Article

Dynamic epigenomic landscapes during early lineage specification in mouse embryos

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Abstract

In mammals, all somatic development originates from lineage segregation in early embryos. However, the dynamics of transcriptomes and epigenomes acting in concert with initial cell fate commitment remains poorly characterized. Here we report a comprehensive investigation of transcriptomes and base-resolution methylomes for early lineages in peri- and postimplantation mouse embryos. We found allele-specific and lineage-specific de novo methylation at CG and CH sites that led to differential methylation between embryonic and extraembryonic lineages at promoters of lineage regulators, gene bodies, and DNA-methylation valleys. By using Hi-C experiments to define chromatin architecture across the same developmental period, we demonstrated that both global demethylation and remethylation in early development correlate with chromatin compartments. Dynamic local methylation was evident during gastrulation, which enabled the identification of putative regulatory elements. Finally, we found that de novo methylation patterning does not strictly require implantation. These data reveal dynamic transcriptomes, DNA methylomes, and 3D chromatin landscapes during the earliest stages of mammalian lineage specification.

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Acknowledgements

We are grateful to members of the Xie laboratory for helpful comments during preparation of the manuscript. We thank J. Na for critical reading of the manuscript. This work was supported by the National Key R&D Program of China (2016YFC0900301 to W. Xie; 2017YFC1001401 to L.L.), the National Basic Research Program of China (2015CB856201 to W. Xie), the National Natural Science Foundation of China (31422031 to W. Xie), the THU-PKU Center for Life Sciences (W. Xie), Beijing Advanced Innovation Center for Structural Biology (W. Xie), and the Biomedical Research Council of A*STAR (Agency for Science, Technology and Research), Singapore (F.X.). W. Xie is a Howard Hughes Medical Institute (HHMI) International Research Scholar. J.W. was funded by grants from the NIH (R01GM095942 and R21HD087722) and the Empire State Stem Cell Fund through the New York State Department of Health (NYSTEM) (C028103 and C028121), and is a recipient of an Irma T. Hirschl and Weill-Caulier Trusts Career Scientist Award.

Author information

Author notes

  1. Yu Zhang, Yunlong Xiang, Qiangzong Yin, and Zhenhai Du contributed equally to this work.

Affiliations

  1. Center for Stem Cell Biology and Regenerative Medicine, MOE Key Laboratory of Bioinformatics, School of Life Sciences, Tsinghua University, Beijing, China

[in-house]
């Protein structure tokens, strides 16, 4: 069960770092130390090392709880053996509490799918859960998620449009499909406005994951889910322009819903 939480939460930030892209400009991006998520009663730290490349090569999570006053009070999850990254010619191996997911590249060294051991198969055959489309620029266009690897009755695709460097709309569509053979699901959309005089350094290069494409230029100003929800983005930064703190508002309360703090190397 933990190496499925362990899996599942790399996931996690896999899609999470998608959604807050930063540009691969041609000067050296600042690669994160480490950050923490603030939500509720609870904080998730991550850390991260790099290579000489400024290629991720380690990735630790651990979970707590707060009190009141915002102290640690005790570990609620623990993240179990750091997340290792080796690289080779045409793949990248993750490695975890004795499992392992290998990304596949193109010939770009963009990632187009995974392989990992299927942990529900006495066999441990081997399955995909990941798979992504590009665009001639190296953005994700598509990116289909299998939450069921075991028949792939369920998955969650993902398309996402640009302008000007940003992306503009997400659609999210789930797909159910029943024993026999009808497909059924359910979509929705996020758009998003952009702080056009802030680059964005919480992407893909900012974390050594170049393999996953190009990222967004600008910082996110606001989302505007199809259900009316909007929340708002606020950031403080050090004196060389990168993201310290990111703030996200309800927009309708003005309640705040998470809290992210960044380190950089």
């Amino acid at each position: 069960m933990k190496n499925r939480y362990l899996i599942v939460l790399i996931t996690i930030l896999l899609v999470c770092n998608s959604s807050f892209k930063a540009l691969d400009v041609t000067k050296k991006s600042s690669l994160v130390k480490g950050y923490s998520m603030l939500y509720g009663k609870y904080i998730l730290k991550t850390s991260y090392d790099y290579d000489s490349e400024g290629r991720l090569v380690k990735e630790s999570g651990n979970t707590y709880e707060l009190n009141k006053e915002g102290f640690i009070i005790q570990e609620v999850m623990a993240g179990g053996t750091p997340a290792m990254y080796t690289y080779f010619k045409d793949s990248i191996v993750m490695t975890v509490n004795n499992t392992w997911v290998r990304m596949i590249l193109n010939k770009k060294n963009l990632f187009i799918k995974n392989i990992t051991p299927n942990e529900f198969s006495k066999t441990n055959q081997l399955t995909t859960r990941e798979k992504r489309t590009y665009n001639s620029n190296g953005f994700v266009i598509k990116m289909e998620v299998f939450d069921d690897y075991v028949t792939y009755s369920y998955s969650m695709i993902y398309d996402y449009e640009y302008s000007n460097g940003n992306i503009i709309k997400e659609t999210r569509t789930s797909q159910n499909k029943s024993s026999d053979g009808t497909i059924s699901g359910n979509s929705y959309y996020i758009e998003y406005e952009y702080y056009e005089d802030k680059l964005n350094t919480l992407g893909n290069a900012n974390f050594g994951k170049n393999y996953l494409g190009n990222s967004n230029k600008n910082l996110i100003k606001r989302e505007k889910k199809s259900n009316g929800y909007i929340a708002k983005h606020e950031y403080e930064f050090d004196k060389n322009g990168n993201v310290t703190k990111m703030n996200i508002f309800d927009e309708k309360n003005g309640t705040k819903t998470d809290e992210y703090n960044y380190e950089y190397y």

• Yu Zhang
    • , Yunlong Xiang
    • , Qiangzong Yin
    • , Zhenhai Du
    • , Qiujun Wang
    • , Weikun Xia
    • , Yuanyuan Li
    • , Wenhao Zhang
    • , Jing Ma
    •  & Wei Xie
  2. THU-PKU Center for Life Sciences, Tsinghua University, Beijing, China

    • Yunlong Xiang
    • , Zhenhai Du
    • , Qiujun Wang
    • , Weikun Xia
    • , Wenhao Zhang
    •  & Wei Xie
  3. Institute of Molecular and Cell Biology, Agency for Science, Technology and Research (A*STAR), Singapore, Singapore

    • Xu Peng
    •  & Feng Xu
  4. Department of Cell, Developmental and Regenerative Biology, and Black Family Stem Cell Institute, Icahn School of Medicine at Mount Sinai, New York, NY, USA

    • Miguel Fidalgo
    •  & Jianlong Wang
  5. State Key Laboratory of Stem Cell and Reproductive Biology, Institute of Zoology, Chinese Academy of Sciences, Beijing, China

    • Zhen-ao Zhao
    •  & Lei Li
  6. Singapore Institute for Clinical Sciences, A*STAR, Singapore, Singapore

    • Feng Xu

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Contributions

Y.Z. and Q.Y. developed and conducted STEM-seq experiments. Y.X. dissected mouse tissues from embryos in vivo, carried out in vitro culture of embryos, and conducted RNA-seq. Z.D. conducted Hi-C experiments and related analysis. Z.Z. and L.L. advised on embryo lineage dissection. X.P. and F.X. advised on the development of STEM-seq. Y.L. and Q.W. conducted high-throughput sequencing. Y.Z. and Y.X. carried out data analysis. Q.W., W.Z., and W. Xia helped with the generation of Tet1/2 double-knockout mice. J.M., M.F., and J.W. helped with various experiments and/or advised the project. Y.Z. and W. Xie wrote the manuscript.

Competing interests

A patent for STEM-seq has been filed (2014104662612 China and PCT/CN2015/088680).

Corresponding author

Correspondence to Wei Xie.

Integrated Supplementary Information

Supplementary information

  1. Supplementary Figures

    Supplementary Figures 1–10.

  2. Life Sciences Reporting Summary

  3. Supplementary Table 1

    Lists of lineage-specific genes from E3.5 to E7.5.

  4. Supplementary Table 2

    Sequencing summary.

  5. Supplementary Table 3

    Differentially methylated genes.

  6. Supplementary Table 4

    Lists of all UMRs and LMRs.

  7. Supplementary Table 5

    Early-embryo-specific UMRs and LMRs.